Competition in the Southern Division runs more toward nicknames. For the record, the DREXEL Dragons are expected to beat out the WESTERN MARYLAND Green Terrors.
Football at WITTENBERG is as old as 1850 and as new as Quarterback Chuck Green, who accounted for more total yardage than the entire output of the Tigers' nine 1963 opponents. Green—hold on—completed 114 of 182 passes for 2,181 yards and 19 touchdowns. Even with severe losses, Wittenberg has manpower to expand Coach Bill Edwards' 132-38-8 record. Halfback Jack Morefield (305 rushing, 280 receiving) and End Ron Duncan (566) return. However, the Tigers must get superb work from Linebacker Gary Reedy, Tackles Joe Bury and Larry Stockert, Ends Ed Luthy and Carl Zoscak, and Halfback Bob Harvey to keep winning.
It will take that kind of talent to fend off the rest of the 15-team Ohio Conference, AKRON forfeited four backs who accounted for 1,882 of the Zips' 2,874 yards, yet the team still looks rugged. The defense, led by Middle Guard Bobby Johnson, and the offensive line, firmed by three-year first-string Tackles Dick Case and Tony Butowicz, are pre-stressed concrete, BALD WIN-WALLACE is also a threat despite many departures. Jerry Roberts is an outstanding end-safety and Ernie Prince a good fullback, but sophomore John Terakedis must settle in at quarterback, MUSKINGUM, with Halfback Dale Dickson, Center Dick Rider, Tackle Mark DeVilling and Quarterback Roger Post, should worry opponents, as should DENISON.
Out at Macomb, Ill. the Leathernecks will try to solve a perennial interstate problem: Who will win the conference title? The WESTERN ILLINOIS solution is concise: "Us." Power Back Noria Steward (721 yards rushing, 177 receiving, 10 touchdowns), Quarterback Dick Raber (782 yards) and End Jim Johnson (converted from fullback, where he gained 316 yards) lead the attack.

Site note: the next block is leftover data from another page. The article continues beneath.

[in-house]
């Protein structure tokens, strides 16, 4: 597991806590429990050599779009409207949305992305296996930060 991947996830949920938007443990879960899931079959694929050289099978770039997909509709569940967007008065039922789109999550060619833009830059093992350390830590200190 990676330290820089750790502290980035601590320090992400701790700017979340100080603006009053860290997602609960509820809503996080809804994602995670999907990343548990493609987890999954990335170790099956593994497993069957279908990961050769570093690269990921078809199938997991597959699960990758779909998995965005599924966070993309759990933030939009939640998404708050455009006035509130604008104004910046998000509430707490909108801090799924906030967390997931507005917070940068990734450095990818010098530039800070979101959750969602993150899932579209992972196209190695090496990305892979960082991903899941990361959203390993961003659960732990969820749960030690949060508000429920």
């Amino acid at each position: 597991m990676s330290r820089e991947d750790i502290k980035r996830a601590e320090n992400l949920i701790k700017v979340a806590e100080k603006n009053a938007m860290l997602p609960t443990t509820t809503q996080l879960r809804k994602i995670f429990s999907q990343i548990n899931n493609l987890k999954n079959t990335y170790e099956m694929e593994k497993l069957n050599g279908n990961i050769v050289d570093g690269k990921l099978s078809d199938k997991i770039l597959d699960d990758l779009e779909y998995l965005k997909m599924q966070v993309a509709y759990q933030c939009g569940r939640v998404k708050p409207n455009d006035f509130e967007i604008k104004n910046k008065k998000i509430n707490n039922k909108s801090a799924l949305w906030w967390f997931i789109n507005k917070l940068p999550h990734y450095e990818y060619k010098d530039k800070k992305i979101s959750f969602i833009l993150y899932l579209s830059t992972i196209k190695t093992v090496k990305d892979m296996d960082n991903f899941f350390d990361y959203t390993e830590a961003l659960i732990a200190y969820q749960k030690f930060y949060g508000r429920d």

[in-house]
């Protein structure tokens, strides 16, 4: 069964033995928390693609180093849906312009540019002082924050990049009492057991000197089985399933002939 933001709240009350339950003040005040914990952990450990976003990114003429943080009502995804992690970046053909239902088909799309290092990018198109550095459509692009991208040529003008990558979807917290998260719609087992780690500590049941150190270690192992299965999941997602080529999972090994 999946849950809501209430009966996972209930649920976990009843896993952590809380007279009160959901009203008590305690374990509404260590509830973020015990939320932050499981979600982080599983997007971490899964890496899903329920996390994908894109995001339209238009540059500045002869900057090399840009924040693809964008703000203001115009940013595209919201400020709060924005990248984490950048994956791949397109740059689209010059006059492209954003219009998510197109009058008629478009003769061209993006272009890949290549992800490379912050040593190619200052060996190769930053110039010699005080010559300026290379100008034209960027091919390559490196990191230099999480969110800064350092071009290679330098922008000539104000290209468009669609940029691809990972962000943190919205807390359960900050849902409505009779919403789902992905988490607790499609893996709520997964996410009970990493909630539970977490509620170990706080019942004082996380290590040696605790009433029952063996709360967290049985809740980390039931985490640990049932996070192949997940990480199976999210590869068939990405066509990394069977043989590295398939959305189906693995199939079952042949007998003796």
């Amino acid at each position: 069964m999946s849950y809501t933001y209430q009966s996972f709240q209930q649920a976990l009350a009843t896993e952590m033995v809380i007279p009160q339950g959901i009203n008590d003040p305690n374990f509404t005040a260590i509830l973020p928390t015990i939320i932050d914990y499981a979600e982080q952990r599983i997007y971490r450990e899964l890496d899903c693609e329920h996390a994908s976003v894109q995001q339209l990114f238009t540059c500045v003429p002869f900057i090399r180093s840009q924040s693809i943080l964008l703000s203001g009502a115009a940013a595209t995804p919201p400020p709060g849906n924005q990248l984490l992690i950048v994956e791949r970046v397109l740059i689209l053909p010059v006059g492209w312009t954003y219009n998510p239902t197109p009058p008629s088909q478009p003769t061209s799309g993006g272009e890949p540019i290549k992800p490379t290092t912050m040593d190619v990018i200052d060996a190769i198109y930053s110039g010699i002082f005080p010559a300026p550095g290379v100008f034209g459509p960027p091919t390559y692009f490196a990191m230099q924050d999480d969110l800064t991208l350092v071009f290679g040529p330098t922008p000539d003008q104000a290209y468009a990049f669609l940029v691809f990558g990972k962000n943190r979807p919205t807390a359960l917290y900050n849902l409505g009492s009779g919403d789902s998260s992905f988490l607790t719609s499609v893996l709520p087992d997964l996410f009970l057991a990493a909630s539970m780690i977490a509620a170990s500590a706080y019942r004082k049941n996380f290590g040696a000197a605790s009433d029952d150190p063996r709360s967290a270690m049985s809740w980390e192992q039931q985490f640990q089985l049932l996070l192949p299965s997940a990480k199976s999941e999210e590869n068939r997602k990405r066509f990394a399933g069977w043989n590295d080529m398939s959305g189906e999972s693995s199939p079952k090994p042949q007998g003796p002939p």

"We pride ourselves on being smart football players rather than hard-nosed," says NORTHERN ILLINOIS in scornful reply. The Huskies will have to play a very, very smart game to compensate for the loss of George Bork, most successful passer in the history of football, plus most of their offensive line. A splendid corps of sophomore linemen and Ron Christian may well be the answer. Stepping into quarterback, Christian can run and pass, some say almost as well as Bork. Time will tell.
Central Michigan has its own graduation casualties, but the Chippewas just could sneak up for another surprise anyway. Quarterback Pat Boyd (54 of 117 complete for 817 yards), End Frank Goldberg, Halfbacks George Wolfe and Bruce Wyman, Guard Ken Bickel and Tackle Glenn Foldie are back on the reservation.
Southern Illinois should be murder. Quarterback Jim Hart completed 72 of 152 attempts for 1,041 yards and 14 touchdowns. That was as a sophomore. End Tom Massey caught 20 passes for 406 yards, and that was as a freshman. Flanker Harry Bobbin, incidentally, caught 34 for 503, and End Bonnie Shelton went for 219.
Drake, another major minor recovering from a poor year, can manufacture tears over only four of 14 graduates. Sophomore Halfback C. T. Traylor (631 yards) already looks like a Johnny Bright, and sophomore Quarterback Ron Royer has already completed 43 of 87 for 629 yards. Back, in sum, are the six leading ground-gainers, BRADLEY, like Drake a fugitive from the Missouri Valley Conference during football, feels that "passing creates an exciting game, the type fans want to see if they are going to part with a buck to spend a cold afternoon outdoors." So Bradley gives them basketball during the football season, too. Quarterback Bob Caress has completed 239 of 475 passes for 2,984 yards and 23 touchdowns the last two years. Over three seasons, End Bill Marcordes has scored 16 touchdowns on 1,433 yards' gain, and End Len Harris has gone 1,232 yards for nine touchdowns. And Tony Jannotta, now a halfback, gained 980 yards and nine scores passing in two years at quarterback.
To leave aside the independents, there are some 14 important small-college conferences in the Midwest, totaling well over 100 schools. Here are the best: